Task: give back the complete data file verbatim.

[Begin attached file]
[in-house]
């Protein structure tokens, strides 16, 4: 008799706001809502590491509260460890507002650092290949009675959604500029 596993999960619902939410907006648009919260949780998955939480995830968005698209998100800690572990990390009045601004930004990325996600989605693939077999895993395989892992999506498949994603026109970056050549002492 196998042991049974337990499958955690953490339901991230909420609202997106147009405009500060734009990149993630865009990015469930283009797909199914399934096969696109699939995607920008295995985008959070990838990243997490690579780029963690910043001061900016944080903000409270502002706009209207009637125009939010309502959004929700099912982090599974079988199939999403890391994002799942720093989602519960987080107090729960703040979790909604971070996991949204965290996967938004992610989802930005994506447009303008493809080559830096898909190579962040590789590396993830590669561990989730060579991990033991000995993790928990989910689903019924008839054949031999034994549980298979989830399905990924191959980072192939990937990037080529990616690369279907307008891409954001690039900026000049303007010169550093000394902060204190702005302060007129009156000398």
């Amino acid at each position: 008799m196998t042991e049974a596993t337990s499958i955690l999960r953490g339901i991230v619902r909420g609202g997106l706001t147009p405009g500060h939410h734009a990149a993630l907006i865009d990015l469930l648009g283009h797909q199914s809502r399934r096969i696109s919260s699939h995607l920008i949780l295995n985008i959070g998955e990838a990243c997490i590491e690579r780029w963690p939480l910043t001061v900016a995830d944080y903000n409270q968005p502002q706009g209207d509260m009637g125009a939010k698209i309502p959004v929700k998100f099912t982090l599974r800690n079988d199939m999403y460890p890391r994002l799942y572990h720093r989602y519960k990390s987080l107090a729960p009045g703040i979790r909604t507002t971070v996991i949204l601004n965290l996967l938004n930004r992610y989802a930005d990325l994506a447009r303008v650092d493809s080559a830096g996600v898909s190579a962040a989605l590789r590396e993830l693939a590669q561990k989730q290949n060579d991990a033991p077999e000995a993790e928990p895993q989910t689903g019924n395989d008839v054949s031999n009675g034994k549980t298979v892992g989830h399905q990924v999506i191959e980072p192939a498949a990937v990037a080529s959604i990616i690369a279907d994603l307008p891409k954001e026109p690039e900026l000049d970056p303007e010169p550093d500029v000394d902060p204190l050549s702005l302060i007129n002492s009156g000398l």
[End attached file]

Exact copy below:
[in-house]
């Protein structure tokens, strides 16, 4: 008799706001809502590491509260460890507002650092290949009675959604500029 596993999960619902939410907006648009919260949780998955939480995830968005698209998100800690572990990390009045601004930004990325996600989605693939077999895993395989892992999506498949994603026109970056050549002492 196998042991049974337990499958955690953490339901991230909420609202997106147009405009500060734009990149993630865009990015469930283009797909199914399934096969696109699939995607920008295995985008959070990838990243997490690579780029963690910043001061900016944080903000409270502002706009209207009637125009939010309502959004929700099912982090599974079988199939999403890391994002799942720093989602519960987080107090729960703040979790909604971070996991949204965290996967938004992610989802930005994506447009303008493809080559830096898909190579962040590789590396993830590669561990989730060579991990033991000995993790928990989910689903019924008839054949031999034994549980298979989830399905990924191959980072192939990937990037080529990616690369279907307008891409954001690039900026000049303007010169550093000394902060204190702005302060007129009156000398």
């Amino acid at each position: 008799m196998t042991e049974a596993t337990s499958i955690l999960r953490g339901i991230v619902r909420g609202g997106l706001t147009p405009g500060h939410h734009a990149a993630l907006i865009d990015l469930l648009g283009h797909q199914s809502r399934r096969i696109s919260s699939h995607l920008i949780l295995n985008i959070g998955e990838a990243c997490i590491e690579r780029w963690p939480l910043t001061v900016a995830d944080y903000n409270q968005p502002q706009g209207d509260m009637g125009a939010k698209i309502p959004v929700k998100f099912t982090l599974r800690n079988d199939m999403y460890p890391r994002l799942y572990h720093r989602y519960k990390s987080l107090a729960p009045g703040i979790r909604t507002t971070v996991i949204l601004n965290l996967l938004n930004r992610y989802a930005d990325l994506a447009r303008v650092d493809s080559a830096g996600v898909s190579a962040a989605l590789r590396e993830l693939a590669q561990k989730q290949n060579d991990a033991p077999e000995a993790e928990p895993q989910t689903g019924n395989d008839v054949s031999n009675g034994k549980t298979v892992g989830h399905q990924v999506i191959e980072p192939a498949a990937v990037a080529s959604i990616i690369a279907d994603l307008p891409k954001e026109p690039e900026l000049d970056p303007e010169p550093d500029v000394d902060p204190l050549s702005l302060i007129n002492s009156g000398l």